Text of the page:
This can happen in school too, but the difference is that this behavior is harder to control when the class is online. Smaller groups are easier to manage, especially since the person who is distracted has a different expression. If managing distractions is difficult, you can ask parents to install a program that allows the teacher to see the student's screen. Some use the Go Guardian app that has a steep learning curve. Our US colleagues recommend ProctorU, while teachers in Russia use remote access applications (ask your system administrator for details).

Now a few words about the common mistakes that teachers make when teaching classes online.

- I am not going to tell you that, just watch this video and ask questions.
Unfortunately, this approach does not work. Or at least it works only for a short amount of time. We all understand that simply giving the student a textbook to read is not enough. Video is the same thing, even if watching the video is easier than reading a text. When watching a video, students lose focus and either tune out or switch to more entertaining content. A short video in class is fine, but the online class should be focused on encouraging communication between teachers and students.

- Your parents can help you with this assignment since you are all staying home anyway.
This is not the way to go. If parents wanted to homeschool their children, they would not have chosen a regular school. And if they opted for homeschooling, they would not follow your instructions. Parents already have a hard time with their children at home 24/7, so giving them more work to do, is not an option. Teaching is our job, so we have to do it.

At the same time, parents tend to get more involved when the child is studying from home. Try to find time for feedback. School administrators can hold an online conference for parents to address their questions. The web-conference app will allow you to take questions via chat and answer them on live video for several hundred parents.

A the same time, online learning can open up new opportunities:


- Introduce new online applications
You can show a video or a presentation (it is much easier to see it on screen than in class). Different online tools can help boost engagement. We use a gamification app called Сlasscraft, it is like Dungeons&Dragons, but aimed at helping students achieve their study goals. We also make use of virtual labs for online experiments.


- Help students focus better.
A well-organized online classroom can be very calm and peaceful. Many students get distracted by the noise or their classmates chatting, but e-learning allows them to enter the full-screen mode and focus on the teacher. Some children have difficulty keeping still. They need to twiddle, rock their chair or even walk around. In school, they might distract others, but this is not a problem in an online setting. We have seen hyperactive or ADD children to get much better results with online learning, where they can feel less restricted.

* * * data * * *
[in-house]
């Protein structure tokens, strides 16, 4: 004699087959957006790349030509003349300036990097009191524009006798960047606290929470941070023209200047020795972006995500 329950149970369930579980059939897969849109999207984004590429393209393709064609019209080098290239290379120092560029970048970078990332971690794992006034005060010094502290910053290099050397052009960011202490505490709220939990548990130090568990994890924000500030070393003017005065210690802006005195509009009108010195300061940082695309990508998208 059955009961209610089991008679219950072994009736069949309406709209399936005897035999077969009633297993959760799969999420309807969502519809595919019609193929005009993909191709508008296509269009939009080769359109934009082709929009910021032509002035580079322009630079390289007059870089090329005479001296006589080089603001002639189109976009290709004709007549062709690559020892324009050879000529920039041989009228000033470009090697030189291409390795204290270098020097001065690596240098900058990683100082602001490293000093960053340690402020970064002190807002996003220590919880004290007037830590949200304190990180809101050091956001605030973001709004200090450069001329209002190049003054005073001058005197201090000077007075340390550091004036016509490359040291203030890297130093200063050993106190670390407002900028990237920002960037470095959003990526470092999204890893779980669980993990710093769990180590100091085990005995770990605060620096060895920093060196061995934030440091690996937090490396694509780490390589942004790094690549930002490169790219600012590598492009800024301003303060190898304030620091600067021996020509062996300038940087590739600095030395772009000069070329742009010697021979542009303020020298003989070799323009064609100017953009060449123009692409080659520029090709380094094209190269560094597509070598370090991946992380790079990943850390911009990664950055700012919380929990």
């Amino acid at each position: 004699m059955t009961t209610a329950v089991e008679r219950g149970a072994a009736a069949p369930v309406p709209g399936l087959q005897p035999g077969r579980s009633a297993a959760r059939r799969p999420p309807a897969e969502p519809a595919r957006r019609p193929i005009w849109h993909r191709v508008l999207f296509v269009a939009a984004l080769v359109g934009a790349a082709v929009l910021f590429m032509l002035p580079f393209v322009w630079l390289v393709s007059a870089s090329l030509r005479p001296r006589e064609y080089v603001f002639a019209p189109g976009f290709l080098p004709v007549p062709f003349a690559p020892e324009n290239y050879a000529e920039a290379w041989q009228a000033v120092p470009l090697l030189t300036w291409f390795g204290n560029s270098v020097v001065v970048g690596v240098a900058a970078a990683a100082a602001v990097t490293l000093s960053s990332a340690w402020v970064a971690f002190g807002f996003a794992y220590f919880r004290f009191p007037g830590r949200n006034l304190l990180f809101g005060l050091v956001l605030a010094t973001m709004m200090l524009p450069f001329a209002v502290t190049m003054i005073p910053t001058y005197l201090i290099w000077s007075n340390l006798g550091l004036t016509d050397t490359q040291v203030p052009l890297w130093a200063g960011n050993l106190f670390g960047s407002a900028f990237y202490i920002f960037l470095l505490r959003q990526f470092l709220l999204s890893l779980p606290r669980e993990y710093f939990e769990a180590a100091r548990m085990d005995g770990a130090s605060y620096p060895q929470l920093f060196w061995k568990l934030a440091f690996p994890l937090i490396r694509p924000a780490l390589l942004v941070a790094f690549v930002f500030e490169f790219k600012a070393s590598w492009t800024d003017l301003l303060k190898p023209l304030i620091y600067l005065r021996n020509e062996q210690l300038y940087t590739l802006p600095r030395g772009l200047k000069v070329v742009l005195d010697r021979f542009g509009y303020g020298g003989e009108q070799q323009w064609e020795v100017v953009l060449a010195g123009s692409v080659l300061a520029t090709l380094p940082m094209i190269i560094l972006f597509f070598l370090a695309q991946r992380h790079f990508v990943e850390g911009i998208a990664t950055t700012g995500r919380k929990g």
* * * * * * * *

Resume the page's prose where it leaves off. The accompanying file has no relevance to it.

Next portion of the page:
- Focus on individual learning
If you can make your groups smaller, you will have more time for each student. You might get a chance for a more personalized approach that we prefer.


- Build teamwork and assess involvement
Online studies are a great way to teach remote teamwork. You can assign them a text, a presentation or a multimedia project. In the school setting, they would assemble after class and discuss their common tasks, but in an online setting, you have more ways to track their individual contributions. If the project is based on Google Documents, the teacher can see edits made to the document, the level of involvement, student's comments and notes.


Finally, a few words about the instruments
. You might have a set of applications already, but we will give an overview of what we use so that you can check that you have all the necessary tools covered.

- A web conference software to conduct your lesson.
Zoom is the most popular one, but we use whereby (does not require any installation). Some use Hangout or even Skype. What is important that the virtual room would fit your group and the group leader would have the necessary options of muting mics, locking the room to the outsiders or after the start of the lesson.

- We use Google Classroom as our learning management system, but there is a number of options you can explore.

- We use idroo or BitPaper to work on in class, but there are other online whiteboards available as well.- We use Classcraft, to gamify the learning and many children enjoy it a lot. The students get even more motivated if you promise to convert game points into something tangible, such as currency for the future school auction that you would hold after the quarantine is over.

This is our baseline set, but sometimes our teachers use applications tailored to their needs, for example, for online language tests.

In conclusion, once again: it is not about the tools. The teacher's personality, professional stance and ability to absorb new trends are much more important. If you have got this, the quarantine will not break your rapport with your class. This forced transition into e-learning might prove to be very valuable to you and your students.

Good luck and carry on!